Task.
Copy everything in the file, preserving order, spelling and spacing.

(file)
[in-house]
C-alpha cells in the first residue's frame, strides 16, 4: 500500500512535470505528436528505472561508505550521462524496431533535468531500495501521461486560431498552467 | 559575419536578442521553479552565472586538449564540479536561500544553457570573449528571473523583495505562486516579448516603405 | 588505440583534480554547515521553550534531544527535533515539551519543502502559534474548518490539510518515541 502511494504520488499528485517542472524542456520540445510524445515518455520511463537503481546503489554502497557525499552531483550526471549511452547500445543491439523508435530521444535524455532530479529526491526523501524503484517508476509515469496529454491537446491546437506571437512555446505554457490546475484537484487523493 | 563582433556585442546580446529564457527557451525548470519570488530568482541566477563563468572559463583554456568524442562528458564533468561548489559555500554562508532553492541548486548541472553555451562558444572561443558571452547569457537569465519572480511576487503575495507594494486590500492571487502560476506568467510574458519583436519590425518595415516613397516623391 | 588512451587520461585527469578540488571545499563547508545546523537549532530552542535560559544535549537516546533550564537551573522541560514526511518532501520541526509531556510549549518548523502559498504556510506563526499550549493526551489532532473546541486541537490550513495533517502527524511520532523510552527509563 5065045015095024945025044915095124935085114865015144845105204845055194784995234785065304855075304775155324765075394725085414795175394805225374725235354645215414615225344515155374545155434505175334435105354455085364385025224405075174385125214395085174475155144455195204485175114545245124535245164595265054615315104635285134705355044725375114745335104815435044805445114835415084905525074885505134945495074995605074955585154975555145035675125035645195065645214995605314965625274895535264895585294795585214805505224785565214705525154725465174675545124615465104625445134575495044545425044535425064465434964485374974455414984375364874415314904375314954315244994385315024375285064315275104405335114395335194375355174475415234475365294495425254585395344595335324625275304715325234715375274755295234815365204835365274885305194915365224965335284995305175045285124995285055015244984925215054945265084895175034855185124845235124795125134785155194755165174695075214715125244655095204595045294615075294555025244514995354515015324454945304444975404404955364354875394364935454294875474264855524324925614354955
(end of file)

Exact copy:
[in-house]
C-alpha cells in the first residue's frame, strides 16, 4: 500500500512535470505528436528505472561508505550521462524496431533535468531500495501521461486560431498552467 | 559575419536578442521553479552565472586538449564540479536561500544553457570573449528571473523583495505562486516579448516603405 | 588505440583534480554547515521553550534531544527535533515539551519543502502559534474548518490539510518515541 502511494504520488499528485517542472524542456520540445510524445515518455520511463537503481546503489554502497557525499552531483550526471549511452547500445543491439523508435530521444535524455532530479529526491526523501524503484517508476509515469496529454491537446491546437506571437512555446505554457490546475484537484487523493 | 563582433556585442546580446529564457527557451525548470519570488530568482541566477563563468572559463583554456568524442562528458564533468561548489559555500554562508532553492541548486548541472553555451562558444572561443558571452547569457537569465519572480511576487503575495507594494486590500492571487502560476506568467510574458519583436519590425518595415516613397516623391 | 588512451587520461585527469578540488571545499563547508545546523537549532530552542535560559544535549537516546533550564537551573522541560514526511518532501520541526509531556510549549518548523502559498504556510506563526499550549493526551489532532473546541486541537490550513495533517502527524511520532523510552527509563 5065045015095024945025044915095124935085114865015144845105204845055194784995234785065304855075304775155324765075394725085414795175394805225374725235354645215414615225344515155374545155434505175334435105354455085364385025224405075174385125214395085174475155144455195204485175114545245124535245164595265054615315104635285134705355044725375114745335104815435044805445114835415084905525074885505134945495074995605074955585154975555145035675125035645195065645214995605314965625274895535264895585294795585214805505224785565214705525154725465174675545124615465104625445134575495044545425044535425064465434964485374974455414984375364874415314904375314954315244994385315024375285064315275104405335114395335194375355174475415234475365294495425254585395344595335324625275304715325234715375274755295234815365204835365274885305194915365224965335284995305175045285124995285055015244984925215054945265084895175034855185124845235124795125134785155194755165174695075214715125244655095204595045294615075294555025244514995354515015324454945304444975404404955364354875394364935454294875474264855524324925614354955